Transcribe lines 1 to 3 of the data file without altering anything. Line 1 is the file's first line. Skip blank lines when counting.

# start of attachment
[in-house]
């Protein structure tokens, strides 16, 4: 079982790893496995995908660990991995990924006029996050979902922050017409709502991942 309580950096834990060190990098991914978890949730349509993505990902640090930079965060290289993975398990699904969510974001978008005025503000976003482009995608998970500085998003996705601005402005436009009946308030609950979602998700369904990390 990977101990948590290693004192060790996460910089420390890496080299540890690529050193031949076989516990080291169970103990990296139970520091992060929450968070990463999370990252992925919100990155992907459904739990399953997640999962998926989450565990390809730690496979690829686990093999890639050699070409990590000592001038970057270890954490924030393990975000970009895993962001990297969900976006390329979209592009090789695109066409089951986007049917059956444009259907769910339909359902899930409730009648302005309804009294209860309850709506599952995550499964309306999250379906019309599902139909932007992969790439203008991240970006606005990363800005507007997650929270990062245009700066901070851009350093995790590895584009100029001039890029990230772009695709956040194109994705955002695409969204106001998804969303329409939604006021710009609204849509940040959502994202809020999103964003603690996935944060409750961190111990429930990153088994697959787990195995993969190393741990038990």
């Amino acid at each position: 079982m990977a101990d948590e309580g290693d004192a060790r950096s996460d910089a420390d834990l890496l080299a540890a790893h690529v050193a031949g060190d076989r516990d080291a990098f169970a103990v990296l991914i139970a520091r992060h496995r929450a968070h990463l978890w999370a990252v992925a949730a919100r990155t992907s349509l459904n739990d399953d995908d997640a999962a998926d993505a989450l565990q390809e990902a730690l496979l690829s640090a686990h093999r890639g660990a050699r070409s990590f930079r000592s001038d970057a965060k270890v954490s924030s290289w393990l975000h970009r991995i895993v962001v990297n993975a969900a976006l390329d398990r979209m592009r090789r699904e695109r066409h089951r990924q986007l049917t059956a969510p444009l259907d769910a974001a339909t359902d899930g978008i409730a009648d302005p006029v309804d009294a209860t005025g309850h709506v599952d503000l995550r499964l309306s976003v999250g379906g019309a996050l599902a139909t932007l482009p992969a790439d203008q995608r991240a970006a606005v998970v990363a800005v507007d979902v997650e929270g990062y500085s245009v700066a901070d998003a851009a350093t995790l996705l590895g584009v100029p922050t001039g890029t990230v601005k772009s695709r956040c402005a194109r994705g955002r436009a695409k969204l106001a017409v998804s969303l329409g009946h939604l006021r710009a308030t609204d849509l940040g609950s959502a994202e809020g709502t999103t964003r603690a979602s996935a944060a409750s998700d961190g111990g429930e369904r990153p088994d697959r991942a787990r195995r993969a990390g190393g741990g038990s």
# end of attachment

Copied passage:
[in-house]
């Protein structure tokens, strides 16, 4: 079982790893496995995908660990991995990924006029996050979902922050017409709502991942 309580950096834990060190990098991914978890949730349509993505990902640090930079965060290289993975398990699904969510974001978008005025503000976003482009995608998970500085998003996705601005402005436009009946308030609950979602998700369904990390 990977101990948590290693004192060790996460910089420390890496080299540890690529050193031949076989516990080291169970103990990296139970520091992060929450968070990463999370990252992925919100990155992907459904739990399953997640999962998926989450565990390809730690496979690829686990093999890639050699070409990590000592001038970057270890954490924030393990975000970009895993962001990297969900976006390329979209592009090789695109066409089951986007049917059956444009259907769910339909359902899930409730009648302005309804009294209860309850709506599952995550499964309306999250379906019309599902139909932007992969790439203008991240970006606005990363800005507007997650929270990062245009700066901070851009350093995790590895584009100029001039890029990230772009695709956040194109994705955002695409969204106001998804969303329409939604006021710009609204849509940040959502994202809020999103964003603690996935944060409750961190111990429930990153088994697959787990195995993969190393741990038990």
């Amino acid at each position: 079982m990977a101990d948590e309580g290693d004192a060790r950096s996460d910089a420390d834990l890496l080299a540890a790893h690529v050193a031949g060190d076989r516990d080291a990098f169970a103990v990296l991914i139970a520091r992060h496995r929450a968070h990463l978890w999370a990252v992925a949730a919100r990155t992907s349509l459904n739990d399953d995908d997640a999962a998926d993505a989450l565990q390809e990902a730690l496979l690829s640090a686990h093999r890639g660990a050699r070409s990590f930079r000592s001038d970057a965060k270890v954490s924030s290289w393990l975000h970009r991995i895993v962001v990297n993975a969900a976006l390329d398990r979209m592009r090789r699904e695109r066409h089951r990924q986007l049917t059956a969510p444009l259907d769910a974001a339909t359902d899930g978008i409730a009648d302005p006029v309804d009294a209860t005025g309850h709506v599952d503000l995550r499964l309306s976003v999250g379906g019309a996050l599902a139909t932007l482009p992969a790439d203008q995608r991240a970006a606005v998970v990363a800005v507007d979902v997650e929270g990062y500085s245009v700066a901070d998003a851009a350093t995790l996705l590895g584009v100029p922050t001039g890029t990230v601005k772009s695709r956040c402005a194109r994705g955002r436009a695409k969204l106001a017409v998804s969303l329409g009946h939604l006021r710009a308030t609204d849509l940040g609950s959502a994202e809020g709502t999103t964003r603690a979602s996935a944060a409750s998700d961190g111990g429930e369904r990153p088994d697959r991942a787990r195995r993969a990390g190393g741990g038990s």